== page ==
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Senate nearing OK of immigration bill


WASHINGTON -- After days of emotional, sometimes stinging debate on immigration policy, it appears all but certain that the Senate will pass a bill next week with the kind of broad changes backed by President Bush.

The final fate of the legislation might not be determined for months, but the Senate's progress in its debate has heartened those who favor a sweeping approach to rewriting immigration laws.

The key to the likely passage of the Senate bill has been a bipartisan alliance that has thwarted efforts to limit or kill the legislation's guest worker measure and its legalization provisions for undocumented immigrants.

Within that group, a core of moderate Republicans has backed measures to toughen the legislation. Those steps, they hope, will make the Senate's approach more palatable to House GOP leaders, who advocate bolstering enforcement of current immigration laws and improving border security before considering other measures.

The Senate approved an amendment Wednesday that would add 370 miles of fences and 500 miles of vehicle barriers along the U.S.-Mexico border. In a nod to those who stress the need for cultural assimilation by immigrants, the chamber passed a measure Thursday declaring English the national language of the United States.

Those steps are aimed at increasing the chances that some form of the legalization and guest worker provisions would survive negotiations over a final bill between the Senate and the House, which passed an enforcement-only immigration measure in December.

House conservatives have indicated their disappointment with the Senate's efforts, and some Senate conservatives say the changes their chamber has made in its bill might make little difference.

Sen. John Cornyn, a Texas Republican who strongly opposes the guest worker program and the legalization measures in the Senate bill, predicted that "ultimately, this bill will be written in conference committee."

That could result in a measure that more closely resembles the House version. For now, however, backers of broad reform are optimistic.

"It was an incredibly successful week for our comprehensive solution to immigration," said Sen. Lindsey Graham, a South Carolina Republican. "We have huge momentum for keeping the comprehensive nature of the bill intact."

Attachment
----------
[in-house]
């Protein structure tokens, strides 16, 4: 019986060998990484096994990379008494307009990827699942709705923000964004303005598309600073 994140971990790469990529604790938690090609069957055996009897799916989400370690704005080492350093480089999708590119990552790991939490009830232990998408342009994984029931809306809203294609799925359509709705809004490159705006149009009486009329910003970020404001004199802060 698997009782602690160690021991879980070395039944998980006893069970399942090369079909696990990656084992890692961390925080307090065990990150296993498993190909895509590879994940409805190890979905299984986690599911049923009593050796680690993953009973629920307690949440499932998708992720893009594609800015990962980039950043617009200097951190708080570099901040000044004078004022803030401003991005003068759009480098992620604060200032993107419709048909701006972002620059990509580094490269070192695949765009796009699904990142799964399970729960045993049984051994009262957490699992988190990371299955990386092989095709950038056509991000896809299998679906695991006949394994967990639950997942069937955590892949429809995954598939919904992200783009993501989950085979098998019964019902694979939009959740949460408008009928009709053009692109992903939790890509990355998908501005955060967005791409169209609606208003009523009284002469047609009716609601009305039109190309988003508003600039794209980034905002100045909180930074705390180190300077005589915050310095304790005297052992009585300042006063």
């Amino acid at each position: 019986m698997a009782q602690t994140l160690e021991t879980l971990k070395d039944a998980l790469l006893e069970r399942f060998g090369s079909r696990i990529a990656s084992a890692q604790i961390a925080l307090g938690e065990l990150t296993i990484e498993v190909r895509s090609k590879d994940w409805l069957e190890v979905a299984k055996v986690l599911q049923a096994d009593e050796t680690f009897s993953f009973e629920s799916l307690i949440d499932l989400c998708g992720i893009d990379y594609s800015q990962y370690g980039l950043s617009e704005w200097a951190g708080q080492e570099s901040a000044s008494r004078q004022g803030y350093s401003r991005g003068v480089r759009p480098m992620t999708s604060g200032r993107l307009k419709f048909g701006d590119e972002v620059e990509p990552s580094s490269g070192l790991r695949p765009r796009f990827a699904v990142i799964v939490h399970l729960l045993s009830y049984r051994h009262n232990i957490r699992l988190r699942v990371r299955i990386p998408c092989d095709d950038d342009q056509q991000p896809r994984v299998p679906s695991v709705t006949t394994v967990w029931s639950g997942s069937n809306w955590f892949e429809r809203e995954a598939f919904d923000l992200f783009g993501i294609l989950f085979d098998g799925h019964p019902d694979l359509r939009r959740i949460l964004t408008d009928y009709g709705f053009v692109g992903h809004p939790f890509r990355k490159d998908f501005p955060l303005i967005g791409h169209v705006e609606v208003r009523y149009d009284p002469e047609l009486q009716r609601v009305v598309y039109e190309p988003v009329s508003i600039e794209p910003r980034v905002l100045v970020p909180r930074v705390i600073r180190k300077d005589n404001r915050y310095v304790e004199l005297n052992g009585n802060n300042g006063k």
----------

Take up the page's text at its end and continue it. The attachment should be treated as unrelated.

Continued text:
Graham pointed to a 66-33 vote against an amendment to strip legalization provisions from the bill.

"If you want a look at a final passage vote, that number is your best predictor," Graham said. "We've got a long way to go, but the really tough votes are behind us. I'm really pleased."

The tough votes Graham referred to included the defeat of an amendment that would have required the Department of Homeland Security to certify that the U.S. borders were secure before guest worker or legalization programs could begin. The proposal would have essentially given the Senate bill the same focus on enforcement that marks the House bill.

"I think our coalition worked effectively together," said Sen. Ken Salazar, a Colorado Democrat.

Democrats in the alliance pushing the bill also include Sen. Edward M. Kennedy of Massachusetts and Sen. Richard J. Durbin of Illinois.

Republicans in the group include Graham and Sens. John McCain of Arizona, Arlen Specter of Pennsylvania, Mel Martinez of Florida, Mike DeWine of Ohio, Chuck Hagel of Nebraska and Sam Brownback of Kansas.

Those senators and about 10 others from both parties convene "every morning, every day at lunch and every night. Without these meetings, this would not be happening," Graham said.

"We've created quite a bond among ourselves that transcends partisan politics."

Nicole Gaouette writes for the Los Angeles Times.

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